Getting Outside Tips

Getting Outside

Teachers Tips to Enjoy Teaching Outdoors

  1. Find a quiet corner of the school grounds under trees or adjacent to trees for all to sit and listen – what do you hear? What do you smell? What do you see?
  2. Take a walk — follow the wind, the clouds, stop at an interesting green space to explore.
  3. Explore a nearby nature area — a forest, beach, lake, old field, etc., and look for a relevant focus species.
  4. See what you can find together in a nearby park, can be a surprise.
  5. Have the students search and discover one colour in the forest or meadow, can be anything, surprising what you find.
  6. Take drawing materials outside and choose a nature theme for that day.
  7. Students take nature photos for an art project, science discussion contest with a story.
  8. Create a story telling opportunity about what in nature you see, hear and touch together, can be imaginative and taking turns to add to the story. Follow up with each student writing a story or poem.
  9. After visiting a wetland, pond or river, collect some water for a microscope invertebrate study, can develop this theme to look for fish, frogs, eggs, other species such as mussels or crayfish and keep data on the species. Please return the pond water when finished.
  10. Go birdwatching, some local naturalists’ clubs have binoculars for students to use, ask them to loan to your class, better yet, ask them to take your class out to learn how to use binoculars and go for a bird watching walk. Notate birds seen, students can collect sightings and do a survey on a regular basis.
  11. Go birdwatching but when sighting a bird, focus on the habitat and what the birds are doing there – feeding, preening, resting, hunting, etc. Keep a record and discuss bird behaviour.
  12. TreefestVisit an area with native plants, possibly collect bark or berries and do a project referring to First Nation and/or settler use of that plant.
  13. Remove invasive plants as a class project and discuss why this plant is considered invasive.
  14. See if the invasive plant is a good one to mash up, sieve and dry on a screen for paper making. Check out traditional papermaking in various cultures and what they used.
  15. Plan a class planting project for native plant species, research native plants for site conditions, make a list that will also provide wildlife habitat, set up a collaborative maintenance program.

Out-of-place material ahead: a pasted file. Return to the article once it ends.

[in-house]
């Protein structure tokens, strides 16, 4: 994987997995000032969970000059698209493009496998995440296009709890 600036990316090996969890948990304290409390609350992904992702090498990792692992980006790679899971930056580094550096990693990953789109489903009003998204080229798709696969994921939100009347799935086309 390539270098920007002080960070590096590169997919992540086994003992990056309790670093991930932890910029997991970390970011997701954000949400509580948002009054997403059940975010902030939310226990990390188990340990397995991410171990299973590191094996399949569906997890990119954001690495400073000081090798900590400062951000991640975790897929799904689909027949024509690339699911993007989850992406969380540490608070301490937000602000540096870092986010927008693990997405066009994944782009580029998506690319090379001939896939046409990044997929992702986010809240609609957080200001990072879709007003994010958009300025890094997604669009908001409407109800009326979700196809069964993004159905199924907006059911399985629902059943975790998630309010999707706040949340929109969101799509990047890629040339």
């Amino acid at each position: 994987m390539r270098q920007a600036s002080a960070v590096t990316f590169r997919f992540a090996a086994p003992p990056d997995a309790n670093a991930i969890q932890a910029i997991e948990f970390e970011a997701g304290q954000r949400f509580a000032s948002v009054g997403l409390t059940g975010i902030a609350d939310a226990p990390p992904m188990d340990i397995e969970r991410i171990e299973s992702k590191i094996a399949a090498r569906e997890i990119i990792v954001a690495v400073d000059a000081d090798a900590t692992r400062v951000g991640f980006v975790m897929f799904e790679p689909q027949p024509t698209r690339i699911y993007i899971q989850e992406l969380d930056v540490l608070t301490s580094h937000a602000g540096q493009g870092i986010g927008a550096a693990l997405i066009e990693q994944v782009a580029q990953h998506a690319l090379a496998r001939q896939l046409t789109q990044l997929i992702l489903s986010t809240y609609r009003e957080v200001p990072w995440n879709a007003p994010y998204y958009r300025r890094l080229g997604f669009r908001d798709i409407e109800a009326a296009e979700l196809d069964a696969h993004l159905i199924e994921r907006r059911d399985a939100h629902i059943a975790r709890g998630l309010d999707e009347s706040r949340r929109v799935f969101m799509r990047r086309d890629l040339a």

16. Consider sensory walks in the forest, a meadow or a public garden.
  17. Clean up a shoreline or forest trail and talk about the serious issue of littering. Have a class trip to a garbage dump and learn about municipal disposal. Study how we use plastics and research plastic waste in the environment and consequences to habitat and wildlife.
  18. Put up a nest box in the schoolyard or nearby natural area; students keep a journal of observations, can also learn to enter data to eBird,
  19. Put up an outdoor bird feeder, better yet, students build their own for the classroom window, students maintain and keep daily record of bird species at feeder. Students could become responsible for one species and be an ‘expert’. » Join Project Feeder Watch
  20. Encourage students to check out local Naturalists’ Clubs events such as beach cleanups, plantings and invasive removals to participate as volunteers, even better with their families. Encourage them to become members of their local club.
  • Local birds that students will likely see in their neighbourhood
  • Bats and their habitat especially if a forest nearby
  • Search for Pollinators and Insects – bees, dragonflies, butterflies, spiders, beetles, etc.
  • Freshwater / wetland discovery—water samples, microscope, invertebrate ID, etc
  • Other invertebrates such as snails, slugs etc., in the forest
  • Amphibians and/or reptiles if a pond and/or forest nearby
  • Marine intertidal discovery
  • Native plants found locally and their historical use
  • Mammals found locally—find tracks or trails and discuss habitat
  • Field guides of relevant species, purchase for the school library as an ongoing resource
  • Species checklists
  • If birding, bird calls of local birds: Neville Recording is a BC company,
  • Hands on, touch and feel samples
  • Prepare a resource kit of information, samples, field guides, stories, etc.—local naturalists clubs can help
  • Local naturalist clubs can provide speakers and field trip leaders

1- Cornell:

“The section on Education is conveniently divided into various sections including free K-12 lessons to help kids explore Nature and Science.”